The Dease family had managed to hold on to their lands and privileges in Co Westmeath, surviving the changes of the Reformation, the Cromwellian era, the Battle of the Boyne, the Penal Laws and the Great Famine. But the Victorian and Edwardian eras had come to a close, and the events of World War I and the Easter Rising 1916 had irreversibly changed the social order in both England and Ireland. The presence of the Dease family in Co Westmeath had come to an end after seven centuries.
The school founded by Lady Gainsborough’s sister, Teresa Dease, closed in 1981 and is now in ruins. But a banner proclaims that the church, built by the Dease family in 1841, is celebrating its 175th anniversary in 2016. Inside the church is a late mediaeval font that was once located in the neighbouring Church of Ireland parish church, and that was donated when Saint Nicholas’s Church closed.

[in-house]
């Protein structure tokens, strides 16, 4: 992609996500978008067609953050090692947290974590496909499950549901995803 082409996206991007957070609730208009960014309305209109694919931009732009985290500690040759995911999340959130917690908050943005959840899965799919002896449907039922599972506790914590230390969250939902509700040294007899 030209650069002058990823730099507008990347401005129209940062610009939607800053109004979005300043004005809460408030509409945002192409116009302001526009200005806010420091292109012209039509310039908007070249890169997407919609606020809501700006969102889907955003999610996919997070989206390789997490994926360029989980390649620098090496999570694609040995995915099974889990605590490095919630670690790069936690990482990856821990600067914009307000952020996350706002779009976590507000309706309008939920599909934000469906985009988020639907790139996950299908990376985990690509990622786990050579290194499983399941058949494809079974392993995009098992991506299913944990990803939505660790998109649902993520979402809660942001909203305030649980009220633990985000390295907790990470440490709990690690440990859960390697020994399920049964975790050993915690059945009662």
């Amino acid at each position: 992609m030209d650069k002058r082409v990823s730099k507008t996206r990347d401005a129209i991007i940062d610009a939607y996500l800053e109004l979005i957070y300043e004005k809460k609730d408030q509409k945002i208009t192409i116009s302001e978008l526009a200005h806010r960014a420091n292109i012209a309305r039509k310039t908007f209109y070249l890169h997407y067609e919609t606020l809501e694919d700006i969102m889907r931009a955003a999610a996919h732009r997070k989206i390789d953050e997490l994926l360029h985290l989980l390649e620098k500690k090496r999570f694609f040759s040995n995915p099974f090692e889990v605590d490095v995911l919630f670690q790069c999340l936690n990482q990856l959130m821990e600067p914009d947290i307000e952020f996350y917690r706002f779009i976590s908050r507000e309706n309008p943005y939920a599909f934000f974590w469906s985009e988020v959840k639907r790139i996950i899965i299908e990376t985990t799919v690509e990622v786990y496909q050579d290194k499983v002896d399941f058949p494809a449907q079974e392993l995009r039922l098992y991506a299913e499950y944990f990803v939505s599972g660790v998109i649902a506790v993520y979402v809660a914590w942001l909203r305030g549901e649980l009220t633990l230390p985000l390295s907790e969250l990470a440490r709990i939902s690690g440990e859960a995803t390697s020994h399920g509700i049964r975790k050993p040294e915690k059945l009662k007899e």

● When the church was built in Coole by the Dease family in 1841, it was named Saint Mary’s. It was still known as Saint Mary’s when Mary Dease was married there in 1880. However, the banner on the church celebrating the 175th anniversary of its building names it as the Church of the Immaculate Conception, a dogma not declared by the Roman Catholic Church until 1854, 13 years after the church was built.